Google aims to remedy the problem by making VR more affordable and relevant to users. Retailing for around $20, Google Cardboard, which allows you to turn your own panoramic shots into a (static) virtual world, is touted as a device that will popularize the technology. But judging by Google's own data, very few people who own Cardboard regularly use it. The New York Times's heavily promoted VR app? Also little used. On Internet message boards popular with gamers -- presumed to be virtual reality's biggest target market -- only a fraction express much enthusiasm for VR.
I have two Google Cardboards -- a $40 knockoff I bought as an impulse purchase on Amazon a couple of years ago, and another I picked up at the Google cloud conference last month. I haven't tried either of them yet. I just haven't gotten around to it.
Most of the new VR technology, like the highly anticipated Oculus Rift that started shipping last week, requires a bulky and expensive headset that literally blinds a user to the outside world. As a review in this newspaper put it: "After the novelty wears off, using the 1.5-pound headset is about as awkward as sleeping on an airplane." Nevertheless, VR headsets from HTC are due out this month and from Sony in October. Samsung's Gear VR has been available for months.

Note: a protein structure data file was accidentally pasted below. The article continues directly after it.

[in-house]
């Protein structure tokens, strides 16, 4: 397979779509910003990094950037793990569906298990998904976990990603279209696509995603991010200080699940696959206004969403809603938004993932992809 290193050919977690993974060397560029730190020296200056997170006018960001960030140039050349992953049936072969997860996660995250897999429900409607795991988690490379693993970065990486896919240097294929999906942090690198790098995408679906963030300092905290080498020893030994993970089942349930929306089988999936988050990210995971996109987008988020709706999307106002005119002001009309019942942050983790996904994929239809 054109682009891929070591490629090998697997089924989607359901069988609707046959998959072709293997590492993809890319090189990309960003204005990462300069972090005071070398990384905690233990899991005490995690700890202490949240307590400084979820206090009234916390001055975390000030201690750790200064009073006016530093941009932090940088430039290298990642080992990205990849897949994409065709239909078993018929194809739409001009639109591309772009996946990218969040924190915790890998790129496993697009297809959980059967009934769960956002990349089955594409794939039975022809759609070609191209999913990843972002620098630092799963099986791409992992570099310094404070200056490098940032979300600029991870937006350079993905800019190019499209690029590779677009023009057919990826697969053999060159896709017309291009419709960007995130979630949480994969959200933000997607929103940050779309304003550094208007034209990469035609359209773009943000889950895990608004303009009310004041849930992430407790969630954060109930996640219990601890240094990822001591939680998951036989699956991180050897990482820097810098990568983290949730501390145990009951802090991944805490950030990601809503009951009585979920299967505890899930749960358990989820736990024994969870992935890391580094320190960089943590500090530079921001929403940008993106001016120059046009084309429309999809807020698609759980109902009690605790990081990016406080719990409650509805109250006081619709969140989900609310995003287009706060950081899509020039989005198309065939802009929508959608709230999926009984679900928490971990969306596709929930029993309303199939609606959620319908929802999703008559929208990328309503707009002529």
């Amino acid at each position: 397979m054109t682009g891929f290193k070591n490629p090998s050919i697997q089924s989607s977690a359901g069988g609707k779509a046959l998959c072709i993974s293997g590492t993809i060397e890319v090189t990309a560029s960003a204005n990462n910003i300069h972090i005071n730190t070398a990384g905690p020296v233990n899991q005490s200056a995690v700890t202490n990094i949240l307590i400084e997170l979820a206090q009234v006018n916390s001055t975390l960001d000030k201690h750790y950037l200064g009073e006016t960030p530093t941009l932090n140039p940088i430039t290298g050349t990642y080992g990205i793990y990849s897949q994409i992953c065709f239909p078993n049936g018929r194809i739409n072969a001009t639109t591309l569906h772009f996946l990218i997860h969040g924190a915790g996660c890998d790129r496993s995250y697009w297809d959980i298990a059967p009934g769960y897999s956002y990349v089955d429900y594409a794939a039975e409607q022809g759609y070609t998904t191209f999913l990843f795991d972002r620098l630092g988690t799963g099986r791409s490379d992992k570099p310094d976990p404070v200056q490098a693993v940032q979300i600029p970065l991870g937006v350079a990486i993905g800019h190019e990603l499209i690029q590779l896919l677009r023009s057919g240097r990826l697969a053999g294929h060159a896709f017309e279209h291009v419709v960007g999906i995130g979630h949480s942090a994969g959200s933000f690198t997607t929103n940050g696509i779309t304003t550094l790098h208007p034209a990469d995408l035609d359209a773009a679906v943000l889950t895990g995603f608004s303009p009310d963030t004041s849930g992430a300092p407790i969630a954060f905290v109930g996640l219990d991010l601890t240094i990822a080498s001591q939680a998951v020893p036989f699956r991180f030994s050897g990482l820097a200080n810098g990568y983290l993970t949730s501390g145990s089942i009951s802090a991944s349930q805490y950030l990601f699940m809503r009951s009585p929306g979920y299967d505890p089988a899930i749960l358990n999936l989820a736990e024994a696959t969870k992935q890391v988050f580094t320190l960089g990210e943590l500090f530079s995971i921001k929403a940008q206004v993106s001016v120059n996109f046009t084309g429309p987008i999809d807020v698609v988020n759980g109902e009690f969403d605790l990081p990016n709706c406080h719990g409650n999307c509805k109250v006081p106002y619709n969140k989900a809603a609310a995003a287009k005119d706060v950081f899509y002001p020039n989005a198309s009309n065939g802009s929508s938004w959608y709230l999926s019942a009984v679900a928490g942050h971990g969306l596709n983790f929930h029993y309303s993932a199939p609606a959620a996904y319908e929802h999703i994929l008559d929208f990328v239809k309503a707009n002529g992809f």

That's a huge obstacle -- wearing a thing on your head that blinds you to the rest of the world. Sure, when I imagine myself using VR, I imagine myself flying like a bird or cruising between the stars. And then I imagine what I'd actually be doing in that situation: Standing in my home office with my face and eyes covered, ignoring my wife and the real world around me. The dog, who hangs out in my home office all day, gets up, sniffs my hand, then sighs and lies back down again. I'm there, but not there.
Next Page: The 21st Century Hula Hoop
Does that sound attractive to you? Not to me. I already spend too much time staring at screens. Don't you? Doesn't everybody?
Indeed, I spent half a day trying out VR at various company offices in Silicon Valley, exercising my prerogative as a journalist to get to try the next new thing, researching an article that I swear I'm going to write any day now. It was fun, even impressive, but nothing that made me say I had to have the technology for myself right now.
Not a Bit Dorky
The author trying VR. A lot of fun, but not life-changing.
The second article comes from technology blogger Robert Scoble. He's a VR enthusiast -- matter of fact, he's "entrepreneur in residence" at Upload, a VR company -- as well as being a longtime tech blogger.
Scoble says: "Over the past two days I've talked to more than 1,500 people and only about eight in my audiences had purchased either an Oculus Rift or HTC Vive. Keep in mind these are rich people, VCs, execs, programmers, people who can afford to attend an expensive conference."